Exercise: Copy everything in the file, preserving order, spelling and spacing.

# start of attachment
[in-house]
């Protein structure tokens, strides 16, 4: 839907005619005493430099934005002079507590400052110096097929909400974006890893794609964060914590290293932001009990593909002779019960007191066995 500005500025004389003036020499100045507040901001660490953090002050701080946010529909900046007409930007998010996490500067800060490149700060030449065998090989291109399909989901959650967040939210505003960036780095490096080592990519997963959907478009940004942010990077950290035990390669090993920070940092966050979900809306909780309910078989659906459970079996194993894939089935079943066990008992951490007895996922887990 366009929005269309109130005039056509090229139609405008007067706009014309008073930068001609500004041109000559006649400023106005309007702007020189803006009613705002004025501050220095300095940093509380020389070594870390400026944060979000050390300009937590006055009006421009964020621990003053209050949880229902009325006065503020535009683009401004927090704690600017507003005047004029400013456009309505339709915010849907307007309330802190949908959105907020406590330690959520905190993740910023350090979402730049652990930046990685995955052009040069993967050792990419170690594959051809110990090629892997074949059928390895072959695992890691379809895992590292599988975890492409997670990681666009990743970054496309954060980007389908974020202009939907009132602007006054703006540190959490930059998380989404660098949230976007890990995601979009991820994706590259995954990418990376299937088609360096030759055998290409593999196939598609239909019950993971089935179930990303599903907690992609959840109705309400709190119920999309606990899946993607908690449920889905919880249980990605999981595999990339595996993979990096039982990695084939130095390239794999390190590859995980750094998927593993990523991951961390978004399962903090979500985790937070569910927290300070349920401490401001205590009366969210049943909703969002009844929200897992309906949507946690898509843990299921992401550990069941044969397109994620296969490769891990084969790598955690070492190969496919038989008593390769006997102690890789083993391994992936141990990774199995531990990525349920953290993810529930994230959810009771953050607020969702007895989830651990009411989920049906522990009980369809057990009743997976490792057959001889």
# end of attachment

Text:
[in-house]
């Protein structure tokens, strides 16, 4: 839907005619005493430099934005002079507590400052110096097929909400974006890893794609964060914590290293932001009990593909002779019960007191066995 500005500025004389003036020499100045507040901001660490953090002050701080946010529909900046007409930007998010996490500067800060490149700060030449065998090989291109399909989901959650967040939210505003960036780095490096080592990519997963959907478009940004942010990077950290035990390669090993920070940092966050979900809306909780309910078989659906459970079996194993894939089935079943066990008992951490007895996922887990 366009929005269309109130005039056509090229139609405008007067706009014309008073930068001609500004041109000559006649400023106005309007702007020189803006009613705002004025501050220095300095940093509380020389070594870390400026944060979000050390300009937590006055009006421009964020621990003053209050949880229902009325006065503020535009683009401004927090704690600017507003005047004029400013456009309505339709915010849907307007309330802190949908959105907020406590330690959520905190993740910023350090979402730049652990930046990685995955052009040069993967050792990419170690594959051809110990090629892997074949059928390895072959695992890691379809895992590292599988975890492409997670990681666009990743970054496309954060980007389908974020202009939907009132602007006054703006540190959490930059998380989404660098949230976007890990995601979009991820994706590259995954990418990376299937088609360096030759055998290409593999196939598609239909019950993971089935179930990303599903907690992609959840109705309400709190119920999309606990899946993607908690449920889905919880249980990605999981595999990339595996993979990096039982990695084939130095390239794999390190590859995980750094998927593993990523991951961390978004399962903090979500985790937070569910927290300070349920401490401001205590009366969210049943909703969002009844929200897992309906949507946690898509843990299921992401550990069941044969397109994620296969490769891990084969790598955690070492190969496919038989008593390769006997102690890789083993391994992936141990990774199995531990990525349920953290993810529930994230959810009771953050607020969702007895989830651990009411989920049906522990009980369809057990009743997976490792057959001889």